Friday, January 3, 2014

Fred Astaire...What Else Can I Say?

Over the winter holidays, we have a movie tradition. Your family probably has a bunch of old chestnuts you watch for variou reasons. For me,"It's a Wonderful Life" is a must because it always makes me cry. And my son and I usually watch the entire extended version of Peter Jackson's epic "Lord of the Rings." Just because.

This year, I pulled out an old VHS copy of "Holiday Inn," with Fred Astaire and Bing Crosby. They play New York song and dance men, hoofing up a storm until Bing decides he's had it with show business. He buys a New England farm, where he plans to settle down with the third member of the act, a comely dancer. Surprise, that doesn't work out. Bing is stuck on the farm with no visible means of support. Until he decides to transform his adorable farmhouse into a nightclub. A nightclub that's only open on holidays.

The plot has a few more twists:  boy and girl meet cute, girl leaves, girl returns. It also has a classic score by Irving Berlin. But what really transforms "Holiday Inn" is Fred Astaire's dancing. I have loved Fred Astaire since girlhood. Even when he's paired with a woman who's as technically adept as him, Fred tends to steal the spotlight. It's not that he's particularly handsome, because he's not. It's the way he moves.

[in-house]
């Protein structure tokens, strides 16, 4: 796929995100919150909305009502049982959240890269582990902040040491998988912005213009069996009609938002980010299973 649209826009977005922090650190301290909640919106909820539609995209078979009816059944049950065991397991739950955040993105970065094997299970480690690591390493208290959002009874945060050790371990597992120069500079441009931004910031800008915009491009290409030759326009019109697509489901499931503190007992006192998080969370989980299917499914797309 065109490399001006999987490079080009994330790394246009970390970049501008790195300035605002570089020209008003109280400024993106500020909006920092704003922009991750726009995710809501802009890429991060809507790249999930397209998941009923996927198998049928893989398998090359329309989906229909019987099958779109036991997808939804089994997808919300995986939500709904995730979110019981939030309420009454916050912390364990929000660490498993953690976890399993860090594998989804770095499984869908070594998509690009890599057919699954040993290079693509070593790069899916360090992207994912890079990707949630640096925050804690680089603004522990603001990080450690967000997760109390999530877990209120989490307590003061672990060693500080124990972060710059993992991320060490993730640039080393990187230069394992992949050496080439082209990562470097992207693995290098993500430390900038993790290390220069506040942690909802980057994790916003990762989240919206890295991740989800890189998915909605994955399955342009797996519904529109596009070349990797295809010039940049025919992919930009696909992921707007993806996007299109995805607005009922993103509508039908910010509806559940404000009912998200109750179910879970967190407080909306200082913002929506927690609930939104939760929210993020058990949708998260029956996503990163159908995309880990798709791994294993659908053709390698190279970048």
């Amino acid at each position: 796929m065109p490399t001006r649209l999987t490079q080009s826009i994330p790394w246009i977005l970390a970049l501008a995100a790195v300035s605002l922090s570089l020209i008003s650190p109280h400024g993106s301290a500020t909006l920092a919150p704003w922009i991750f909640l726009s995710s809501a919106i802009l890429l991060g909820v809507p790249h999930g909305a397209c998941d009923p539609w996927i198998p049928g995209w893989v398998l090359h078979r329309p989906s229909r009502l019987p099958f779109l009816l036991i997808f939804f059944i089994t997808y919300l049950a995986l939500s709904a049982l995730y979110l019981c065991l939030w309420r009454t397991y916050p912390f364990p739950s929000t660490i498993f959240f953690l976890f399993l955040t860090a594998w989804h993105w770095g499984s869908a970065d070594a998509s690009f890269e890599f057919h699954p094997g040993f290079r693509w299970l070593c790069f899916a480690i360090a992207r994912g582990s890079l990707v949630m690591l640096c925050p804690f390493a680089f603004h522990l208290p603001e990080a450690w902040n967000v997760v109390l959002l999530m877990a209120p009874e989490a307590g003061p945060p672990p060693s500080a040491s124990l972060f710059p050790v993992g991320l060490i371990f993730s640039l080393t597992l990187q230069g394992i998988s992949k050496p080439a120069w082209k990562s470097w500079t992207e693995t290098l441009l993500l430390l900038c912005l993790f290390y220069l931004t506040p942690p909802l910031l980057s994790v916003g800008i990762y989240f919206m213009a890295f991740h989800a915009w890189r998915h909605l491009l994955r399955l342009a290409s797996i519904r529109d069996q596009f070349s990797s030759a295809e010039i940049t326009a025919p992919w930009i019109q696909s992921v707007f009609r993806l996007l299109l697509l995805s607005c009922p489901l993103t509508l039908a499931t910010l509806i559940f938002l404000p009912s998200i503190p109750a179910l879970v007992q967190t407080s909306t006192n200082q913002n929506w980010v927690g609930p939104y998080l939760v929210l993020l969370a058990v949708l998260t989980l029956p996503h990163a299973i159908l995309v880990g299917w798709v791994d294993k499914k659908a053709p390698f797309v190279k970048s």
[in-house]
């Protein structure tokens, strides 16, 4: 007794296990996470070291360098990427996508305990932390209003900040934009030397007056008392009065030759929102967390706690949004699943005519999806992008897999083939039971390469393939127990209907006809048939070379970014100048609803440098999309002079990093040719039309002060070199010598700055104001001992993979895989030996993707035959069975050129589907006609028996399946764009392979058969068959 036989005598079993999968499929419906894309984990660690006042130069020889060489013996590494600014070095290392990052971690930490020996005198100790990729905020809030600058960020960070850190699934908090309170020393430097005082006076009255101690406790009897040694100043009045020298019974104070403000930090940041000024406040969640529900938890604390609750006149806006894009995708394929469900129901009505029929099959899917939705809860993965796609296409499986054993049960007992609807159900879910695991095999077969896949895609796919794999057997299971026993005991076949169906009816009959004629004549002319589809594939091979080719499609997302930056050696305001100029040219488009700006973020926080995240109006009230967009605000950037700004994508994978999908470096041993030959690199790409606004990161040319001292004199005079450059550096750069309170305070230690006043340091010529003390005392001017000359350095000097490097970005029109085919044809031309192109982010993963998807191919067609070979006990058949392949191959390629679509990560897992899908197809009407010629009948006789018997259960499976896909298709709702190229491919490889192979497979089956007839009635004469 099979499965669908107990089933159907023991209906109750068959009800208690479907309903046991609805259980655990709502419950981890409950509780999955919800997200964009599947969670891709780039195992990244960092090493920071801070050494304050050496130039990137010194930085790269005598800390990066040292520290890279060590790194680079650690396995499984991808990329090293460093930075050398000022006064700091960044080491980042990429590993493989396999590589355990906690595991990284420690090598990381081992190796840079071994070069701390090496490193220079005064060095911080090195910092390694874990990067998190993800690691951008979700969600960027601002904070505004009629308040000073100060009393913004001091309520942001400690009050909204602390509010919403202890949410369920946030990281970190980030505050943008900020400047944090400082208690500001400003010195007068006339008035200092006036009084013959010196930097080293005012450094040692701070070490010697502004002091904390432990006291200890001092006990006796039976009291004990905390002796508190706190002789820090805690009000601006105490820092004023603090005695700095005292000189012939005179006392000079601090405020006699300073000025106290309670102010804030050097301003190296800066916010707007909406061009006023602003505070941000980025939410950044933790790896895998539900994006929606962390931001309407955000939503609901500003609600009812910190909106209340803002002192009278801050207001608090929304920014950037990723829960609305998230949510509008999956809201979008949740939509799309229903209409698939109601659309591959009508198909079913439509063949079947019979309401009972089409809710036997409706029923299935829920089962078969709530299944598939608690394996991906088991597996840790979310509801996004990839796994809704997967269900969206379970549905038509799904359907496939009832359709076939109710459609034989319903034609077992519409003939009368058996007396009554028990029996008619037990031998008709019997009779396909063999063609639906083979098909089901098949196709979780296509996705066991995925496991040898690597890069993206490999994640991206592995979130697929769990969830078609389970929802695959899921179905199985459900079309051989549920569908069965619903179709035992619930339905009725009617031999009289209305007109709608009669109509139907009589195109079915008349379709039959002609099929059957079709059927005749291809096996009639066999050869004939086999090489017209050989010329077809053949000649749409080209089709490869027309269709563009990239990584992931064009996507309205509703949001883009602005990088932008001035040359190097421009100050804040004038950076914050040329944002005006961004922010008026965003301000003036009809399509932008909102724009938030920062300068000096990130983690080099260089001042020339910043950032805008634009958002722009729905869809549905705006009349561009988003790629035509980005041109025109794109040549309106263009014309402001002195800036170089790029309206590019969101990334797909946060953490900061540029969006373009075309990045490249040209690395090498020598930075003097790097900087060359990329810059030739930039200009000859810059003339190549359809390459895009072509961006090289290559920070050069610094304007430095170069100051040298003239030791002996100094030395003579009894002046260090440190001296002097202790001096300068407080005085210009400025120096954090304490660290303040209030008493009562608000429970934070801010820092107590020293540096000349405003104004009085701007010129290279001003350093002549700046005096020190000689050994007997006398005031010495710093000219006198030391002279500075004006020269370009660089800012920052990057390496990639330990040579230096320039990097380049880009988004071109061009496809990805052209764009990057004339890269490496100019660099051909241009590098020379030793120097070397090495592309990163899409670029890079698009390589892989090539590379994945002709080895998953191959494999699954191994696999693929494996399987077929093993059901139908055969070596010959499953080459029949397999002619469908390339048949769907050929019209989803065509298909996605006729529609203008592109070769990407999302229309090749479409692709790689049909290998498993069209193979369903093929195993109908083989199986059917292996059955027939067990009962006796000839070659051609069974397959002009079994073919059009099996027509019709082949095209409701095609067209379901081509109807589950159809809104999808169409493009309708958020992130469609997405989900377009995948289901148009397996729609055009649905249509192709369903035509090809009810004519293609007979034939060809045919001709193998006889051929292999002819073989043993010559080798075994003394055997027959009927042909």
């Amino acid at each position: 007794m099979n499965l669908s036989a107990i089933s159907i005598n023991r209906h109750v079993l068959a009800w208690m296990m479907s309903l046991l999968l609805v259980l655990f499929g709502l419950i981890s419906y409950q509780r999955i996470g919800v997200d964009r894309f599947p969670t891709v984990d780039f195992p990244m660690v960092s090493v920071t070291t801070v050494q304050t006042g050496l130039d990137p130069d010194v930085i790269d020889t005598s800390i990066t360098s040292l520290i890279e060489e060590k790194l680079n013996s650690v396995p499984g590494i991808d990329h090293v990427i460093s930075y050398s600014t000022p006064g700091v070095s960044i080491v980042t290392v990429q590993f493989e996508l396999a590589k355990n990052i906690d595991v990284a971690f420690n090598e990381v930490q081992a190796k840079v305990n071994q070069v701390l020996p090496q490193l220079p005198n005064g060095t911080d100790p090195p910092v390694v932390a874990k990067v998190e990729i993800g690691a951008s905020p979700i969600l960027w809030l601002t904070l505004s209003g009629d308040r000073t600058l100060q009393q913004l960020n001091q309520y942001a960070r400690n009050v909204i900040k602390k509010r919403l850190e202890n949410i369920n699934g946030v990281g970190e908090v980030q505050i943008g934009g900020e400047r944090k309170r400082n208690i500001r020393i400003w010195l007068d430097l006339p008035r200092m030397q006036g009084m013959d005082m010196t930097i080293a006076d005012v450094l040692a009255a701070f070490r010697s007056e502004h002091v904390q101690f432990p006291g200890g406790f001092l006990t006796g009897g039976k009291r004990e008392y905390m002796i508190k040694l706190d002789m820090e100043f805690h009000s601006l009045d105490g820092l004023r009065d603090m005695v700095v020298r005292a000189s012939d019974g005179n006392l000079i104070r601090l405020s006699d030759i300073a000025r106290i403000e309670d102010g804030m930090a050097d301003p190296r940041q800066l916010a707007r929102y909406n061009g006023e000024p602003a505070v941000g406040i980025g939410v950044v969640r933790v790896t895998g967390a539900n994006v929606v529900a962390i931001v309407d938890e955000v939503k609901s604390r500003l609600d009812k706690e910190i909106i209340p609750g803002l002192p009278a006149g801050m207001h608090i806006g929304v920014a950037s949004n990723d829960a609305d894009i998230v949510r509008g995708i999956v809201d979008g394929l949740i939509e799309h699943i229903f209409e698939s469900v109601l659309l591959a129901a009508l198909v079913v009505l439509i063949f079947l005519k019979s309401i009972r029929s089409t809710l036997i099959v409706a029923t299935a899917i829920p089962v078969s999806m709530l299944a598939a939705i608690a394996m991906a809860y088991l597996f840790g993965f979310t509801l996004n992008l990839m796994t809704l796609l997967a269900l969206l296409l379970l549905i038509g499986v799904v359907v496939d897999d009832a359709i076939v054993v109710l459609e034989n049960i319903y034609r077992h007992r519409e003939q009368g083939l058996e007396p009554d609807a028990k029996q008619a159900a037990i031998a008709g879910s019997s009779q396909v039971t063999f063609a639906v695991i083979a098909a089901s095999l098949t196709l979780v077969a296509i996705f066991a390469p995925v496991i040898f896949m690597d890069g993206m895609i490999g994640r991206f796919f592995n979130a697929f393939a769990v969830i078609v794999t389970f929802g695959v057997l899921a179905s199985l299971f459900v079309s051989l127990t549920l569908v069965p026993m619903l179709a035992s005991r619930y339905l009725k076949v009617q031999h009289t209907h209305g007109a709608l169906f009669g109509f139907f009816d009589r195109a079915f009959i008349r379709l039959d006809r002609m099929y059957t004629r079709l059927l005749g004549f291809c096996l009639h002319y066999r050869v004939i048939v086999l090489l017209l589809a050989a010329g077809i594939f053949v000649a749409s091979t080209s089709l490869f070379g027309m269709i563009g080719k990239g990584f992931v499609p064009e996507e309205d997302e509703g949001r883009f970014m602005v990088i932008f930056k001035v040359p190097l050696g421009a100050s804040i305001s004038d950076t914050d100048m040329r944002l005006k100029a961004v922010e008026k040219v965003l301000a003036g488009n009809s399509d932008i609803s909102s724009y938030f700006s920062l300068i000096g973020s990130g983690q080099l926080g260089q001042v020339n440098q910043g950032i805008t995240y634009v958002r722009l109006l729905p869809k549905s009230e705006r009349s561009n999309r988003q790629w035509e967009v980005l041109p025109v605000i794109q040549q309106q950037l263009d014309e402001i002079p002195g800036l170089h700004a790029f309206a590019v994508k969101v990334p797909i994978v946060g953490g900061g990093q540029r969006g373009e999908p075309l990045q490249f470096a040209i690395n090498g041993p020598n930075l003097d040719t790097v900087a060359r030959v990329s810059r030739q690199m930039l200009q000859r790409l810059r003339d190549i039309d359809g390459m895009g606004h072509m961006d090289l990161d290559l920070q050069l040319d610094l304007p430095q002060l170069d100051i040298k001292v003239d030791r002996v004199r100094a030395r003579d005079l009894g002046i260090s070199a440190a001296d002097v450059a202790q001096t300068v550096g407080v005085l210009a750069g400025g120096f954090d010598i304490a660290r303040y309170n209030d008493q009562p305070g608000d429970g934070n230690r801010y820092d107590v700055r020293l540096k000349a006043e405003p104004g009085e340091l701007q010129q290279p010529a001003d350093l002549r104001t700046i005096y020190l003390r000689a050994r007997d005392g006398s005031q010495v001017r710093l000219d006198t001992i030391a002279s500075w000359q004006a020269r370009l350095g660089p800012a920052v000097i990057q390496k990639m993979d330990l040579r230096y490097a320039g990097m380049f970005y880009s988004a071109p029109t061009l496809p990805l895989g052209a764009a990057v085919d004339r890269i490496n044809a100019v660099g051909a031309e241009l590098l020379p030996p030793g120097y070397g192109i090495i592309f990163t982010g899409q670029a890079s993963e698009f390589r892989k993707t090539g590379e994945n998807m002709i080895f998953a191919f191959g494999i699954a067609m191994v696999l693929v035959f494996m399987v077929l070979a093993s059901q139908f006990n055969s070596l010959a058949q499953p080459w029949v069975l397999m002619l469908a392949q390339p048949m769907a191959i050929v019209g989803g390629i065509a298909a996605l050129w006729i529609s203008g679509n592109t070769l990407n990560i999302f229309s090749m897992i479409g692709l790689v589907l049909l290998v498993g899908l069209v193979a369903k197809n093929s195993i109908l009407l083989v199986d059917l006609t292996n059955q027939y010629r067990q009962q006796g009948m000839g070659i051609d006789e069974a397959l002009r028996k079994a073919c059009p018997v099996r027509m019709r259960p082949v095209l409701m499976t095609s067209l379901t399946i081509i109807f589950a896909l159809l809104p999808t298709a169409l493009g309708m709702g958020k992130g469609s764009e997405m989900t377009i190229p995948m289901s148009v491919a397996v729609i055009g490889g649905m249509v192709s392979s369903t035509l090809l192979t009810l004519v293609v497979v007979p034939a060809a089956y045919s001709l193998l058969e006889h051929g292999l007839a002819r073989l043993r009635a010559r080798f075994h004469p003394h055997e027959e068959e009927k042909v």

I hadn't really been able to pinpoint what about that movement was so alluring until I watched this particular film again. It's almost like Fred's torso is moving on a hydraulic suspension above his legs, which are doing something entirely separate. And he looks as light as a feather while he spins around the shiny floors. (Incidentally, I've heard all the stories about how tyrannical he was about keeping those floors shiny. I'm sure it was a pain for the film crews, but boy does it pay off for the audience.)

What really sings in "Holiday Inn" is this number:
Fred is dancing, cigarette in his mouth, hands in his pockets, and fists full of firecrackers. Give it a watch and you'll almost feel like strapping on some tap shoes yourself

.Fred Astaire in "Holiday Inn"

1 comment:

  1. A holiday is a day set aside by custom or by law on which normal activities, especially business or work, are suspended or reduced.